What is Red Bull’s claim?
Red Bull is opposing an application to register the mark ‘Bullards’ before the UK Intellectual Property Office (IPO). In February 2021, the Austrian soft drinks giant informed Bullards’ lawyer that there is a “likelihood of confusion on behalf of the public” with regards to both brand names including the word “bull”.
The likelihood of confusion is one of the most common reasons brands use to oppose other trademark registrations. It means that the marks are so similar and the goods and/or services for which they are used are so related that consumers would mistakenly believe they come from the same source. However, even if two marks are found to be confusingly similar, a likelihood of confusion will exist only if the goods and/or services to which the trademark applies are related to each other.
Red Bull stated that it was willing to resolve the dispute if the gin firm removed a series of goods and services – including energy drinks, non-alcoholic beverages, and events – from its trademark application and registration.
Who are Bullards Spirits?
Bullards take great pride in their heritage, as their name is now synonymous with the history of Norwich and gin dating all the way back to 1837, when Richard Bullard founded his first The Anchor Brewery. 180 years on from Richard Bullard’s success, Bullards Spirits remains a family-run business thanks to the dedication of the fifth and sixth generation of the descendants to the production of handcrafted, artisanal gin. They have received multiple awards, including World’s Best London Dry Gin, Distillery Of The Year, as well as six Global Gin Guide Awards.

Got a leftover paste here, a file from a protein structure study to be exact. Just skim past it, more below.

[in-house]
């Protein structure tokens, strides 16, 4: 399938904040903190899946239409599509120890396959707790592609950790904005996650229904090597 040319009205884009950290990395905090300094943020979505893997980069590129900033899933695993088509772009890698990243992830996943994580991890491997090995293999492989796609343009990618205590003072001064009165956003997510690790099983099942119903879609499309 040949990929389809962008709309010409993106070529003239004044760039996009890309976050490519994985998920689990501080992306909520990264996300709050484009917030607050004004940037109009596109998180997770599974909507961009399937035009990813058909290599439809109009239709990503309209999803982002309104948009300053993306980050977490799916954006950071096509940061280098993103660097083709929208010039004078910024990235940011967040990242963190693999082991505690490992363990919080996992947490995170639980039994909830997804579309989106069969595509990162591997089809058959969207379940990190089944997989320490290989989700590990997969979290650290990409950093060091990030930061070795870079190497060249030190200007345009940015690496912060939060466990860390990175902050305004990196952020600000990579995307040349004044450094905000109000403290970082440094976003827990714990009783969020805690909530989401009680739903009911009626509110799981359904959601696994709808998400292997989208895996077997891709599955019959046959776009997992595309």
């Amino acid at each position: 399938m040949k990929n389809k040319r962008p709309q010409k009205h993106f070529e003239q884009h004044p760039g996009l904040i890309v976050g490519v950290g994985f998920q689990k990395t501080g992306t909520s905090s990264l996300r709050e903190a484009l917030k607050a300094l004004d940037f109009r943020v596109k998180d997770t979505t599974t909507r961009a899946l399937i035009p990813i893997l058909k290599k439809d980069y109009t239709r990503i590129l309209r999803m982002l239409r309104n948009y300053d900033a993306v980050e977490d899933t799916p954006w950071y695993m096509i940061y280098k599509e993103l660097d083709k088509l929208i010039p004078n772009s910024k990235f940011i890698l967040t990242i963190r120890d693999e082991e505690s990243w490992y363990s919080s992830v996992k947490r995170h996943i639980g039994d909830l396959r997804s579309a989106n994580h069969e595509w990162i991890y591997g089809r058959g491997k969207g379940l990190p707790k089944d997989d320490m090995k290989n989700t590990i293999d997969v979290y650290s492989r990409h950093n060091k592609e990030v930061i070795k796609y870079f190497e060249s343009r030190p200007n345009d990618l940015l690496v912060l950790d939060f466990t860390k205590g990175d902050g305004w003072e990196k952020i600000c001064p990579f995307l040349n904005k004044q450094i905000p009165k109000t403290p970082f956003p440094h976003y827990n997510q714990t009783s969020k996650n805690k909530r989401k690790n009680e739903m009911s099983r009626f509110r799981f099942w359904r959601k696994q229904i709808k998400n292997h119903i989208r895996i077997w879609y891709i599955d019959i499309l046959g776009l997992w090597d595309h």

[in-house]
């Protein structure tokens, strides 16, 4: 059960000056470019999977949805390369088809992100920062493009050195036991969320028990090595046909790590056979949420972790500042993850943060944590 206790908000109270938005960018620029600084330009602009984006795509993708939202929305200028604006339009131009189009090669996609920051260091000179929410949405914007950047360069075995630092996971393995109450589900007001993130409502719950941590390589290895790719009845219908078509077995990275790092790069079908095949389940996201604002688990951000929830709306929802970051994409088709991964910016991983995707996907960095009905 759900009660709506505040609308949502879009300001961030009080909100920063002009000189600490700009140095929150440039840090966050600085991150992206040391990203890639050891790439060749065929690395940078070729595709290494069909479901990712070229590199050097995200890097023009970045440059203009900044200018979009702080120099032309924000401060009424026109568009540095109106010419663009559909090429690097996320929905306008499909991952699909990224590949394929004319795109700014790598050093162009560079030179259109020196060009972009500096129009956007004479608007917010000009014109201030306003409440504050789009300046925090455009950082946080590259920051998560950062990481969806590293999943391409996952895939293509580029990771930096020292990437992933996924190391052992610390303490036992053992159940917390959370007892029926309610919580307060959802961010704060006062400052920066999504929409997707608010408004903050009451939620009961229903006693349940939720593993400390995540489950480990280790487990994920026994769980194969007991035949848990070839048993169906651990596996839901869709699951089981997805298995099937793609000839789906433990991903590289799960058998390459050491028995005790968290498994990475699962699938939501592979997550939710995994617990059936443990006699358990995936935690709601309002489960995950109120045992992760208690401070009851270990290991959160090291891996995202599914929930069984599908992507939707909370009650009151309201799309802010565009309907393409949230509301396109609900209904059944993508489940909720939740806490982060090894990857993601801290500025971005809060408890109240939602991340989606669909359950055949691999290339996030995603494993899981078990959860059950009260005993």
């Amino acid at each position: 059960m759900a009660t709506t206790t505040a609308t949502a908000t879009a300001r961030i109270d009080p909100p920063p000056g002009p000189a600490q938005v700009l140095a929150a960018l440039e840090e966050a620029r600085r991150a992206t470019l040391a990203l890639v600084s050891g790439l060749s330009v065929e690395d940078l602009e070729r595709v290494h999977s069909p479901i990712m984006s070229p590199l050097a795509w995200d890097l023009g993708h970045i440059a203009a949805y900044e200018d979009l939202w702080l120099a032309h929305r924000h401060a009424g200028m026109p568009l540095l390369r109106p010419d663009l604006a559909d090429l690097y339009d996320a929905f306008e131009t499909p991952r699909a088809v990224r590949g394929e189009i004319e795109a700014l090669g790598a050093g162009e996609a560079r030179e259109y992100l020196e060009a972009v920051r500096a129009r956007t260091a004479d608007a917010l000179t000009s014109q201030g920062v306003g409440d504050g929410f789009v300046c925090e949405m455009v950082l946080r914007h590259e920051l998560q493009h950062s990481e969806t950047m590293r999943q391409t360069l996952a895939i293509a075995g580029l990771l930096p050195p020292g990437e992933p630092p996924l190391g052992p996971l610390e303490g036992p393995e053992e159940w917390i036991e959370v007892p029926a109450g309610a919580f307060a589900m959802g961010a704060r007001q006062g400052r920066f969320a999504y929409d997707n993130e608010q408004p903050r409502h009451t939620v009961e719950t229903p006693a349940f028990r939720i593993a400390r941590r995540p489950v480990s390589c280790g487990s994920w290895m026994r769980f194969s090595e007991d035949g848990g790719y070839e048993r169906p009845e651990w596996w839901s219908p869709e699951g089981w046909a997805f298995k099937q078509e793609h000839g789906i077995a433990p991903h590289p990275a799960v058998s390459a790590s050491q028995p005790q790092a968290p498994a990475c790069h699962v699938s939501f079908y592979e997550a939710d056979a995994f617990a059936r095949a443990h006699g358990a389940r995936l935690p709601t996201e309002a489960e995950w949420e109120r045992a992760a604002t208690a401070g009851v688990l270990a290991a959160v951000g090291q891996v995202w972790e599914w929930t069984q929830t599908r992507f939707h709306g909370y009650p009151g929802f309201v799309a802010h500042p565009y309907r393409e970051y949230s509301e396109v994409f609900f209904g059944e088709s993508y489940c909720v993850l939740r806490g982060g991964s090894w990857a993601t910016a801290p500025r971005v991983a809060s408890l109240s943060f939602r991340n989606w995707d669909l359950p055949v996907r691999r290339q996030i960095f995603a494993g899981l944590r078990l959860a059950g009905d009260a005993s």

Being threatened by a company with net income of over 800 million euros was a great shock to the owners of this small brewery. Russell Evans, founder of Bullards Spirits, was advised to do as the letter asked as Red Bull have got “deeper pockets”.
“Well, I don’t think deeper pockets wins every case,” commented Mr. Evans.
Contrary to Red Bull’s claims, Mr. Evans stated that there is no likelihood of confusion, since Bullards Spirits never did or even intended to produce energy drinks. They are prepared to go to court, since if they were to concede, then they would be admitting that Red Bull’s claims are justified.
Do small businesses stand a chance?
Cases of big brands putting claims against less well-known companies are far from uncommon and the results tend to be individual for each dispute. It is, therefore, very important for small businesses to get familiar with the fundamentals of the trademark law as well as other ways they can protect their brands at the very onset of their business operations. And if your trademark has received opposition, it doesn’t necessarily mean you will have to give up your name or products. Trademark laws work in favour of companies that can prove uniqueness of their brand and distinctiveness of their goods and services.